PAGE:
Fungal Sinusitis and Sinus Infections
Researchers from the Mayo Clinic performed a study on chronic sinus infections and came up with some amazing results. In the study, they discovered that the cause of the majority of chronic sinus infections is an immune system response to fungus in the sinus cavities. This literally changes everything in terms of how sinus infections should be treated.
Chronic sinus infections are a huge health issue in America and the rest of the world. In fact, it has been estimated that approximately 40 million or more people in the United States alone are affected by chronic sinusitis. The term sinusitis is defined as an inflammation of the lining of the nasal and sinus cavities. The number of cases of chronic sinus infections has been steadily increasing over the past 10 or more years.
This is a huge problem that “up to now the cause of chronic sinusitis has not been known” said the Mayo Clinic researchers consisting of Dr. David Sherris, Dr. Eugene Kern and Dr. Jens Ponikau, who are Mayo Clinic ear, nose and throat specialists. Their report appeared in the September, 1999 issue of the journal Mayo Clinic Proceedings. Interestingly, if you search for the study on the Mayo Clinic website, you will no longer find it as it has been completely removed. All references to the study have also been deleted.
If left untreated, chronic sinus infections and specifically chronic fungal sinusitis can lead to growth of nasal polyps. Nasal polyps are strange growths that look similar to small grapes growing inside of the nasal passages. Nasal polyps are both annoying and can hinder normal breathing function. Nasal polyps are often associated with fungal sinusitis and chronic sinus infections.
The study has started to impact the way the some doctors think about sinus infections and sinus infection treatment. "Fungus allergy was thought to be involved in less than ten percent of cases," says Dr. Sherris. "Our studies indicate that, in fact, fungus is likely the cause of nearly all of these problems. And it is not an allergic reaction, but an immune reaction." If true, this would mean that the use of antibiotics for sinus infections is useless and would turn the entire sinus infection treatment paradigm on its head.
In the study performed by the Mayo Clinic researchers, there were 210 patients with chronic sinus infections that were tested for fungus in the sinuses. What they found was shocking.... 96 percent of these 210 patients had fungus in their sinuses. These researchers utilized new methods of collection and testing mucus from the sinuses not performed previously. These yielded amazing results and ended up showing that 40 different types of fungi and mold were present in the patients' sinuses with an average of almost 3 types per patient.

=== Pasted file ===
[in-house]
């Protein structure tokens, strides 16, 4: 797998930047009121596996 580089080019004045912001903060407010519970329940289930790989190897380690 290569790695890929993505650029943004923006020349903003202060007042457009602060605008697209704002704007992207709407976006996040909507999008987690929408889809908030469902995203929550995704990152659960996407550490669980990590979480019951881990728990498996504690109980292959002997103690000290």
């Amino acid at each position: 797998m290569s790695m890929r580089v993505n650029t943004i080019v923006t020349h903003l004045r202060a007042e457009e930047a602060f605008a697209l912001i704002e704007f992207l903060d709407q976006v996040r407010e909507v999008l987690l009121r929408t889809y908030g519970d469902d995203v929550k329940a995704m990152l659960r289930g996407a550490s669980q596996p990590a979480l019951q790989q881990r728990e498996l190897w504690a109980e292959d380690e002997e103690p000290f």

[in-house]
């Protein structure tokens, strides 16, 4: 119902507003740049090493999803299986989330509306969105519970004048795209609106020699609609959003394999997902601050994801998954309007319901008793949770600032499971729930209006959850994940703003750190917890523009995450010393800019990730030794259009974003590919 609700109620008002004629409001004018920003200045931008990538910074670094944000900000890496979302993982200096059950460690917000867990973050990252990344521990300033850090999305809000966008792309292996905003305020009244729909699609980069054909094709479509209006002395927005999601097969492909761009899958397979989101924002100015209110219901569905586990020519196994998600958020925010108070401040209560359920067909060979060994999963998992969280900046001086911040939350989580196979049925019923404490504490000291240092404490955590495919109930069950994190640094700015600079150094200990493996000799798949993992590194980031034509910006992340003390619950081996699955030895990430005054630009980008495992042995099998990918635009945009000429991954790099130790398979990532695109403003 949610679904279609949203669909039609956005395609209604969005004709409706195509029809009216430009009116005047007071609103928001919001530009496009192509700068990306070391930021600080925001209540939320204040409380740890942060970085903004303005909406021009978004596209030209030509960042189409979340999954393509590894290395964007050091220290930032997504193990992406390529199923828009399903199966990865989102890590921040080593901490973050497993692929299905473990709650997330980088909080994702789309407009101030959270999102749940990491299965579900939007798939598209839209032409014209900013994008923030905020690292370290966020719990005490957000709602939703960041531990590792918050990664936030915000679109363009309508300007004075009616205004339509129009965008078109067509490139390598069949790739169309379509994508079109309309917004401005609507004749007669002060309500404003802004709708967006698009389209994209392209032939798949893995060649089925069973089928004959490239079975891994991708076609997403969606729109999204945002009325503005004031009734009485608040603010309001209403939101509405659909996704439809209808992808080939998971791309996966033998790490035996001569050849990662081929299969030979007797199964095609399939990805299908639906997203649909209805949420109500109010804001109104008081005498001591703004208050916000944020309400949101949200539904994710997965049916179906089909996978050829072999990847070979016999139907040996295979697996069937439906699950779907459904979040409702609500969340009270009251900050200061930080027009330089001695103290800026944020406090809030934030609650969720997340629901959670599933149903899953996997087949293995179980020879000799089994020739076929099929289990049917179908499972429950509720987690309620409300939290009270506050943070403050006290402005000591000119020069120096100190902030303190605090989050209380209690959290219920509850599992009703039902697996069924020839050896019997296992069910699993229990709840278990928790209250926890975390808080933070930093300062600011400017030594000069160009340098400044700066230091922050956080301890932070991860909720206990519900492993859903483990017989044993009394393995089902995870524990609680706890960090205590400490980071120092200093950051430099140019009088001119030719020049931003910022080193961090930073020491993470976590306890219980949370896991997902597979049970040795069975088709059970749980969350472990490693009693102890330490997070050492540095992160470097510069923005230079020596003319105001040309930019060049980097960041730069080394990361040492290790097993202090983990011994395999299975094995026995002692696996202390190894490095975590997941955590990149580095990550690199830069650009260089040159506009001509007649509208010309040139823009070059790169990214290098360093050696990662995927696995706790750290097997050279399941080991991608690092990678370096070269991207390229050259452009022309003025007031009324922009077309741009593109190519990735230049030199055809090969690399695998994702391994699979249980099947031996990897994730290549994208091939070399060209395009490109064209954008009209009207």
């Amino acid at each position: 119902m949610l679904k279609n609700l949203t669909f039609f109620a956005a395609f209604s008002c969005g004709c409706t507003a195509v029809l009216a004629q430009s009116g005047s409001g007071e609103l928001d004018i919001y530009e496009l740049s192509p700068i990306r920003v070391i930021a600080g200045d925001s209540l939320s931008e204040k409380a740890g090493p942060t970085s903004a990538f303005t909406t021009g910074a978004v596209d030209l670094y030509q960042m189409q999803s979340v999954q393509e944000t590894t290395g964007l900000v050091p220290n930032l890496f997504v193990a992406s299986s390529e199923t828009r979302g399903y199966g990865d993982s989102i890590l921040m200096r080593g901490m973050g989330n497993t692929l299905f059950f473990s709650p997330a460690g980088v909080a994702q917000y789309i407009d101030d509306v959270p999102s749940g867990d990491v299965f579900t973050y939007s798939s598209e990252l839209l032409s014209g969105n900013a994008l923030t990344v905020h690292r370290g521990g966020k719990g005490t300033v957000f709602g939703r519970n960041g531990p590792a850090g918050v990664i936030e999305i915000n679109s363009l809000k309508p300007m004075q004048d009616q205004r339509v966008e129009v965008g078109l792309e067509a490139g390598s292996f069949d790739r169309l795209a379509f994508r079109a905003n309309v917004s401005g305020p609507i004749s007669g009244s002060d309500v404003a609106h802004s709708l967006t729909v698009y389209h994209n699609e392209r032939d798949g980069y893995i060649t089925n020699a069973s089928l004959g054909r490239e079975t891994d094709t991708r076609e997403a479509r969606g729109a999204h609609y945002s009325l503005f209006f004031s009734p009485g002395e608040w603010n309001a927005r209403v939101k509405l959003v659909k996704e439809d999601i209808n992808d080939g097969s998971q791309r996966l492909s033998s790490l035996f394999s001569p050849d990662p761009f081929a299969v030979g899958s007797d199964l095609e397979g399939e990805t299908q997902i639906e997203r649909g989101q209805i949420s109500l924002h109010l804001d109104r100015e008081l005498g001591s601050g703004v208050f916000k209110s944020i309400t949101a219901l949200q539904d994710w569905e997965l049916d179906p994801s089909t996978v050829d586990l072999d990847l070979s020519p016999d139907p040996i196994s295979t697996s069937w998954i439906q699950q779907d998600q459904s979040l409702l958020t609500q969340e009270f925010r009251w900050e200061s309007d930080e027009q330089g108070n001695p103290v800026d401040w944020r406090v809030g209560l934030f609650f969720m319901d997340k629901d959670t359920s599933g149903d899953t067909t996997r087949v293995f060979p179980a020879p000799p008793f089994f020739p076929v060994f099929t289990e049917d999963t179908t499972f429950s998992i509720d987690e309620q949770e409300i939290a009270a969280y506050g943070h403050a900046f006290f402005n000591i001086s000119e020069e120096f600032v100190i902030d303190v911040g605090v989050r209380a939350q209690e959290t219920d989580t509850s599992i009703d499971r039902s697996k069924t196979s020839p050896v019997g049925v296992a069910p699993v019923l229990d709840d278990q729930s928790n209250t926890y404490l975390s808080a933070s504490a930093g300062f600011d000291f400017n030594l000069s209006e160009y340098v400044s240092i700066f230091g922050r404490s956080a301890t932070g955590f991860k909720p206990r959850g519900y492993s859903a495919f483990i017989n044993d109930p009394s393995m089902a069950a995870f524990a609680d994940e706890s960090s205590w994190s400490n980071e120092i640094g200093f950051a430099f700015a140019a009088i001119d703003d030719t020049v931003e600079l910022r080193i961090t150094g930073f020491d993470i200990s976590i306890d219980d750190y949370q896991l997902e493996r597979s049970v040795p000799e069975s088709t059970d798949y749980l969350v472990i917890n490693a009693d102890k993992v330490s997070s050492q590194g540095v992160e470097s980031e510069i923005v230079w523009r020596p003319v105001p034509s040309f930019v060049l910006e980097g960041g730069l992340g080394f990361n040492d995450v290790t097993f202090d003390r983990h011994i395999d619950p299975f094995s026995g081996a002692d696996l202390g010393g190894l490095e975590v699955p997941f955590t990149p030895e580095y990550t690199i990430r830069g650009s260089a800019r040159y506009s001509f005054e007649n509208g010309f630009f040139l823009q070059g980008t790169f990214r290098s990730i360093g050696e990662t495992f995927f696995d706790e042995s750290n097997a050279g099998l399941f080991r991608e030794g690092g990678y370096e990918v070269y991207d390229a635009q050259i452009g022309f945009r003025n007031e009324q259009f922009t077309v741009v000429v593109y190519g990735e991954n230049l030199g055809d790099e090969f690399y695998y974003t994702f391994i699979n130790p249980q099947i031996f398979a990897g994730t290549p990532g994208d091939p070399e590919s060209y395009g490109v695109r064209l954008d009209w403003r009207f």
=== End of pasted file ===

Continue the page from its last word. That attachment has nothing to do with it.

In a subset of 101 patients who had surgery to remove nasal polyps, these same Mayo Clinic researchers discovered eosinophils in the sinus tissue and nasal mucus of 96 percent of these particular patients. Eosinophils is a type of white blood cell that is activated by the body's immune system. The body's immune system sends the eosinophils to the the location of the fungus in order to try to combat it. This can cause irritation of the mucus membranes in the sinuses and possibly cause the growth of nasal polyps.
"This a potential breakthrough that offers great hope for the millions of people who suffer from fungal sinus infection," says Dr. Kern. "We can now begin to treat the cause of the problem instead of the symptoms."
Initially it seemed that more research would be taking place at the Mayo Clinic to confirm that the immune response to the fungus was actually the cause of the sinus inflammation. The researchers were also working with pharmaceutical companies to set up trials to test medications to control the fungus. At the time of the study they estimated that it will be at least two years before a treatment would be widely available. But something has apparently changed as this study was erased from the Mayo clinic website along with any mention of it. In fact, it has been over 13 years since this study was completed and nothing has happened ever since.
Antibiotics, nasal steroids and over-the-counter decongestants are most commonly used to attempt to treat chronic sinus infections. However, recent studies have shown that antibiotics are not effective for chronic sinusitis because they target bacteria, not fungi. It is highly unusual that a study like this could be conducted and then no follow up would happen for the next 13 years.
Note: This story has been adapted from a news release issued by http://www.mayo.edu/.
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